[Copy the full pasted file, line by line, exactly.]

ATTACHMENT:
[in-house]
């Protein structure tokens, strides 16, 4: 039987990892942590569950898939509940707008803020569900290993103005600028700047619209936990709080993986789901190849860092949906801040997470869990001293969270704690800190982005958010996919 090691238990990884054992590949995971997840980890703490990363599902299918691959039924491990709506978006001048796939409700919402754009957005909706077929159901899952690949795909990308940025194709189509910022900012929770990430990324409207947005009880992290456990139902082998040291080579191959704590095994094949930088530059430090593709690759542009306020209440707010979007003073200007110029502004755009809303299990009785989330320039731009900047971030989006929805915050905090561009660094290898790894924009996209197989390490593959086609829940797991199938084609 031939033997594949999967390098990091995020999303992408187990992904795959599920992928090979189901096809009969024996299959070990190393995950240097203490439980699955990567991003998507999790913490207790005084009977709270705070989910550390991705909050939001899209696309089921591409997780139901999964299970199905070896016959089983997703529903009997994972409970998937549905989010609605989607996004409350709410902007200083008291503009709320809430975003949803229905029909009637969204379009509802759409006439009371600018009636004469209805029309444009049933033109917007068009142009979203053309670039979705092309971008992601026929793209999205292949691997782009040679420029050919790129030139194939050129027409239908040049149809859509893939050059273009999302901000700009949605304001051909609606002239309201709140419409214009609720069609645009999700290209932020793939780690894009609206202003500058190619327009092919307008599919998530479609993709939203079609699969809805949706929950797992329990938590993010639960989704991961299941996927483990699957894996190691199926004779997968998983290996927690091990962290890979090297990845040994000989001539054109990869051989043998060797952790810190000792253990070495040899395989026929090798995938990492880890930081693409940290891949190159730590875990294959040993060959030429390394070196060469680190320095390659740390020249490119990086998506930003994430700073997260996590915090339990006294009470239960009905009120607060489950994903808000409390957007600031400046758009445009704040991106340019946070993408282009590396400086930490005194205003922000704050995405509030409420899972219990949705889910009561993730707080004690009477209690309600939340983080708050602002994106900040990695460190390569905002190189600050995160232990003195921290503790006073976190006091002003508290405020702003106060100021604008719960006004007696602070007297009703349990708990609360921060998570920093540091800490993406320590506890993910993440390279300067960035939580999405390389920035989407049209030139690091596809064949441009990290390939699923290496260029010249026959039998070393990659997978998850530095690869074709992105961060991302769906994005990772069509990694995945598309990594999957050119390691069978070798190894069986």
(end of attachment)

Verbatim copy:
[in-house]
């Protein structure tokens, strides 16, 4: 039987990892942590569950898939509940707008803020569900290993103005600028700047619209936990709080993986789901190849860092949906801040997470869990001293969270704690800190982005958010996919 090691238990990884054992590949995971997840980890703490990363599902299918691959039924491990709506978006001048796939409700919402754009957005909706077929159901899952690949795909990308940025194709189509910022900012929770990430990324409207947005009880992290456990139902082998040291080579191959704590095994094949930088530059430090593709690759542009306020209440707010979007003073200007110029502004755009809303299990009785989330320039731009900047971030989006929805915050905090561009660094290898790894924009996209197989390490593959086609829940797991199938084609 031939033997594949999967390098990091995020999303992408187990992904795959599920992928090979189901096809009969024996299959070990190393995950240097203490439980699955990567991003998507999790913490207790005084009977709270705070989910550390991705909050939001899209696309089921591409997780139901999964299970199905070896016959089983997703529903009997994972409970998937549905989010609605989607996004409350709410902007200083008291503009709320809430975003949803229905029909009637969204379009509802759409006439009371600018009636004469209805029309444009049933033109917007068009142009979203053309670039979705092309971008992601026929793209999205292949691997782009040679420029050919790129030139194939050129027409239908040049149809859509893939050059273009999302901000700009949605304001051909609606002239309201709140419409214009609720069609645009999700290209932020793939780690894009609206202003500058190619327009092919307008599919998530479609993709939203079609699969809805949706929950797992329990938590993010639960989704991961299941996927483990699957894996190691199926004779997968998983290996927690091990962290890979090297990845040994000989001539054109990869051989043998060797952790810190000792253990070495040899395989026929090798995938990492880890930081693409940290891949190159730590875990294959040993060959030429390394070196060469680190320095390659740390020249490119990086998506930003994430700073997260996590915090339990006294009470239960009905009120607060489950994903808000409390957007600031400046758009445009704040991106340019946070993408282009590396400086930490005194205003922000704050995405509030409420899972219990949705889910009561993730707080004690009477209690309600939340983080708050602002994106900040990695460190390569905002190189600050995160232990003195921290503790006073976190006091002003508290405020702003106060100021604008719960006004007696602070007297009703349990708990609360921060998570920093540091800490993406320590506890993910993440390279300067960035939580999405390389920035989407049209030139690091596809064949441009990290390939699923290496260029010249026959039998070393990659997978998850530095690869074709992105961060991302769906994005990772069509990694995945598309990594999957050119390691069978070798190894069986």